(excerpt from Chapter Five of Rock & Roll Medicine©)
Timothy Leary is scheduled for a stop on his 'stand-up philosopher' tour. Leary is a bit like the Merlin of rock and roll, after pioneering the psychological terrain of the acid trip. Perhaps it is the fact that Leary a former Harvard professor, condones the explorative nature of the hippie rebellion and he confirms for my friends and me that we are in the frontier of new thought. Though we are all in possession of strong independent minds, we have not formalized our intellectual development with higher degrees, so Leary is somehow important. We imagine how much fun getting high with him would be.
Back in those days it was not unusual for an artist to perform two shows in the same evening. Since Timothy Leary doesn’t really have a stage set and full-blown crew, it is an easy gig. A little dinner for ten people and some bottled water and coffee in his dressing room. When he shows up at the venue with his manager, he makes his way to the backstage area; probably knowing that’s where the action is. The girls, Elizabeth, Kelly, and I are preparing dinner. Rat, the lighting designer, and Roger, who sells tickets in the box office, are also hanging out in the dining area and tend to be very well informed about music and the culture.
Leary, at 60, a relatively tall man with hair that is starting to gray at the temples, comes into our tiny kitchen area, a room about the size of a bathroom, maybe 6’ by 9’, and greets us with a warm ‘Hello.’ Chatting with him is fun and comfortable. We kid him about the song by The Moody Blues, where they say "Timothy Leary's Dead." He laughs heartily and seems very relaxed with us. Soon the question comes up, ‘does he want to join us for a smoke?’ His answer is ‘yes’. We lead him up a ladder attached to the wall into an area above the dressing rooms that we call ‘the loft.’ The loft, with its excellent view of the stage, is a place to watch the show without venturing out into the crowd. When there, we are virtually invisible to those out front.
With six or seven people in this intimate space, we are packed like sardines, but the closeness is thrilling as we pass around a couple of joints, joking and laughing with this infamous outlaw of the academic world. Our lofty cave, the intellectual wizard, sharing some medicine, sacred smoke. We carefully climb down after twenty minutes of quiet ceremony touching on the highs and lows of consciousness, we climb down to earth and Timothy Leary goes to find his dressing room. Elizabeth, Kelly, and I put out dinner and prepare for the show. Rat returns to his duties at the light board.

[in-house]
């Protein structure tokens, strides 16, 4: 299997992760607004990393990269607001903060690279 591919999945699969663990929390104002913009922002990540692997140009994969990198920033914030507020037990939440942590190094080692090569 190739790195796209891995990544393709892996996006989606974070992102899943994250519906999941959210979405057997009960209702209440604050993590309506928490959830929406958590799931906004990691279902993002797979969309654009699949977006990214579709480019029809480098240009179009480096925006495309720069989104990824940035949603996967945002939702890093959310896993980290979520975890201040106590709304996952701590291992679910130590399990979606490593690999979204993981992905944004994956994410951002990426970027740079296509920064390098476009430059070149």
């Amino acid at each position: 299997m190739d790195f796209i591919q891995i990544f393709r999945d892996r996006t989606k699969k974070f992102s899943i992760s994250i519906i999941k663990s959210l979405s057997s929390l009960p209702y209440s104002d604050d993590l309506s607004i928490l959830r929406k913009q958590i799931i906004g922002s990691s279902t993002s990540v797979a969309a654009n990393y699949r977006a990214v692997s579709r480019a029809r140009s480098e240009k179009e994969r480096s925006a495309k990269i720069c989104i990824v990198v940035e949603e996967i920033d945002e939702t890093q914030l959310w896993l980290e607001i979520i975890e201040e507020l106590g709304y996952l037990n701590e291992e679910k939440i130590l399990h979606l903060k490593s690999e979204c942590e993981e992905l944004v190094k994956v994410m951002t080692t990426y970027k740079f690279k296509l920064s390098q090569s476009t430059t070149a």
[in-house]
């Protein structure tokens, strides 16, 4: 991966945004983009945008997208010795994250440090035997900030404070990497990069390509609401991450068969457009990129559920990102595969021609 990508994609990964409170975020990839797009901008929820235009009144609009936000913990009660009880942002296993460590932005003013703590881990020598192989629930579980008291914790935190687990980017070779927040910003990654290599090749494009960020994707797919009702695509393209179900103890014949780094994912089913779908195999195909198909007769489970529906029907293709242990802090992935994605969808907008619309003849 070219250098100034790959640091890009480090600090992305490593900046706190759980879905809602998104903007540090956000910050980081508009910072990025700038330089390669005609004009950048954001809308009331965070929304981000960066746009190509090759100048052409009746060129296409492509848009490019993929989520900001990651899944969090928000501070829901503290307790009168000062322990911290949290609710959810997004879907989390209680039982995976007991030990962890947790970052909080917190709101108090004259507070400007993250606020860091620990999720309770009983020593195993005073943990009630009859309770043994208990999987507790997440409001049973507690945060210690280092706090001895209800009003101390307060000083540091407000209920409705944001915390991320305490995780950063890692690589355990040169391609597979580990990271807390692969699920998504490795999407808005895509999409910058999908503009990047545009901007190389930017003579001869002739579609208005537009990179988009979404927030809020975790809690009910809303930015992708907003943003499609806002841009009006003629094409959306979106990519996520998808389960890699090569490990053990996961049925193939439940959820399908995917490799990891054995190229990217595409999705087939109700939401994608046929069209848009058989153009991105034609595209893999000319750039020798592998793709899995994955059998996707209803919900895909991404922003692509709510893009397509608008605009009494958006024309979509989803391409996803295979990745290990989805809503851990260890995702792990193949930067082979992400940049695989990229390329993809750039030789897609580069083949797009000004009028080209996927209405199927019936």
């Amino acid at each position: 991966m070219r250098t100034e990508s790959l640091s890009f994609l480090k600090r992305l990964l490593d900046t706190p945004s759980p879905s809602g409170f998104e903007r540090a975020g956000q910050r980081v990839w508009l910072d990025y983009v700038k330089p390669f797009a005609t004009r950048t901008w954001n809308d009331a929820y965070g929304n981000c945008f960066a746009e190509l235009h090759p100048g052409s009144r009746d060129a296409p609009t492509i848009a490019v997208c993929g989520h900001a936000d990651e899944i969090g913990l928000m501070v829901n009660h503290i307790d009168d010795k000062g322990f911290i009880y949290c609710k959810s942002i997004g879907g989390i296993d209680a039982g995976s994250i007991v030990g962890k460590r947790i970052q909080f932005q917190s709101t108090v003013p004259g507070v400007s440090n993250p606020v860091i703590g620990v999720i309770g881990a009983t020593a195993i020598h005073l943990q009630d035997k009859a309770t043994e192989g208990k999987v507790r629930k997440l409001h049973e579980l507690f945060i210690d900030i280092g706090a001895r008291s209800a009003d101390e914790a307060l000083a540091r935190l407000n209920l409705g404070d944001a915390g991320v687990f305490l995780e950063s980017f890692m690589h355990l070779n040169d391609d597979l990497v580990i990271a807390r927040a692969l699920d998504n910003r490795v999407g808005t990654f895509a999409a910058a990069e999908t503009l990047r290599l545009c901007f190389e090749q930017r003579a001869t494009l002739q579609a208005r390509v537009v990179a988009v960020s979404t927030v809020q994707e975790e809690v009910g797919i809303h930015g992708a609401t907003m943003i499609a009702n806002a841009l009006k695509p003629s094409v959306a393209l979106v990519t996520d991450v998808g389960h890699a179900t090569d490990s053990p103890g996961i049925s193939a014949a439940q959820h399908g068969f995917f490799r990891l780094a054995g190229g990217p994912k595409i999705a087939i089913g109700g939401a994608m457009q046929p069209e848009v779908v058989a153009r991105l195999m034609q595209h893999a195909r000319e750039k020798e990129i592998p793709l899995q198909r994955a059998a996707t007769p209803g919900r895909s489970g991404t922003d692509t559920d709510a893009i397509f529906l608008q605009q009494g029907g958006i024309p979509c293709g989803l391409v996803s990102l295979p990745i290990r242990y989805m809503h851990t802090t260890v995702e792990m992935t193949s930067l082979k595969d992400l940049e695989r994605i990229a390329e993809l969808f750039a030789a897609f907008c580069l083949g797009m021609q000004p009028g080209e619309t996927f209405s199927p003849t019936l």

After dinner is cleared away, I can hear Leary doing his set while I wash dishes in the large stainless steel sink that is almost as big as the kitchen itself. His show is a form of humorous lecturing, explaining a mix of quantum physics and acid trips, among other things. He does the piece about finding your spot. Your power spot. It’s out there somewhere, be intuitive, discover it and from there, within yourself, you can see it all.
Drinking from a carafe of wine as he strolls the stage, delivering his amusing stories, he is clearly enjoying himself. The girls are either in the dressing room tidying up or out front watching the show, as I rinse a soapy plate and place it in the drying rack. Suddenly, I hear a collective gasp from the audience; a scuffle of chairs, and then applause. Keith Luecke, the Uptown production manager, runs up the stairs and informs me that Leary has just walked off the edge of the stage, hitting the floor with a thud. But he’s back on the stage in no time, seemingly unhurt, heard saying "Please don't take me out now, Coach, I'm not finished," and then carrying on with the show.
When the set ends, Leary bounds up the stairs, looks at me and says, “Did you see me fall off the stage?”
“No I didn’t, but I heard all about it. Are you OK?” I inquire.
“Oh, I’m fine. I guess I just got a little carried away and didn’t watch where I was going,” he chuckles.
I ask him if he will sign the newly painted wall of the kitchen. “Sure,” he says, “I’d love to.” I hand him the large blue marker, he takes it and scrawls across the wall in giant letters,
‘WE DEFIED GRAVITY… FABULOUS TRIP! LOVE, TIMOTHY LEARY’ handing me back the marker with a big grin on his face.
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